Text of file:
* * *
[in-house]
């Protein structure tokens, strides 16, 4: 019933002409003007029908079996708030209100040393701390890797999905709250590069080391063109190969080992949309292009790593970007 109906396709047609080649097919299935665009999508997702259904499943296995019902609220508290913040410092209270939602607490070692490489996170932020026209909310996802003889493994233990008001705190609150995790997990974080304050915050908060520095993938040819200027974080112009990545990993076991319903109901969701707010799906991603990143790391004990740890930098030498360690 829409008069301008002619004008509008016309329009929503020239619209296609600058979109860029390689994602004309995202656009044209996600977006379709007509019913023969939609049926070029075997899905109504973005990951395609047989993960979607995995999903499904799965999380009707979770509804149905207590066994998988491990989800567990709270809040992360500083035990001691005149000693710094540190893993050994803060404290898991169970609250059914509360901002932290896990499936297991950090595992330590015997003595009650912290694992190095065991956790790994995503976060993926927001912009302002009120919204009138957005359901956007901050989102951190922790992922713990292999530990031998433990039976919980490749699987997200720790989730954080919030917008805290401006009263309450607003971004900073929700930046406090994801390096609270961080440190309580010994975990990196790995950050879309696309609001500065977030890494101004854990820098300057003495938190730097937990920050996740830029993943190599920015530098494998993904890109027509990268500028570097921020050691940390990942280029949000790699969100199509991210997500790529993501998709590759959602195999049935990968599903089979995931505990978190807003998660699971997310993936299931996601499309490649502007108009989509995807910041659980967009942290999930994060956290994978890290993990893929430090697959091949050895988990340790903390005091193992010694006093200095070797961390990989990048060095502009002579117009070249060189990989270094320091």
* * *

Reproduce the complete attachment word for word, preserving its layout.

[in-house]
């Protein structure tokens, strides 16, 4: 019933002409003007029908079996708030209100040393701390890797999905709250590069080391063109190969080992949309292009790593970007 109906396709047609080649097919299935665009999508997702259904499943296995019902609220508290913040410092209270939602607490070692490489996170932020026209909310996802003889493994233990008001705190609150995790997990974080304050915050908060520095993938040819200027974080112009990545990993076991319903109901969701707010799906991603990143790391004990740890930098030498360690 829409008069301008002619004008509008016309329009929503020239619209296609600058979109860029390689994602004309995202656009044209996600977006379709007509019913023969939609049926070029075997899905109504973005990951395609047989993960979607995995999903499904799965999380009707979770509804149905207590066994998988491990989800567990709270809040992360500083035990001691005149000693710094540190893993050994803060404290898991169970609250059914509360901002932290896990499936297991950090595992330590015997003595009650912290694992190095065991956790790994995503976060993926927001912009302002009120919204009138957005359901956007901050989102951190922790992922713990292999530990031998433990039976919980490749699987997200720790989730954080919030917008805290401006009263309450607003971004900073929700930046406090994801390096609270961080440190309580010994975990990196790995950050879309696309609001500065977030890494101004854990820098300057003495938190730097937990920050996740830029993943190599920015530098494998993904890109027509990268500028570097921020050691940390990942280029949000790699969100199509991210997500790529993501998709590759959602195999049935990968599903089979995931505990978190807003998660699971997310993936299931996601499309490649502007108009989509995807910041659980967009942290999930994060956290994978890290993990893929430090697959091949050895988990340790903390005091193992010694006093200095070797961390990989990048060095502009002579117009070249060189990989270094320091």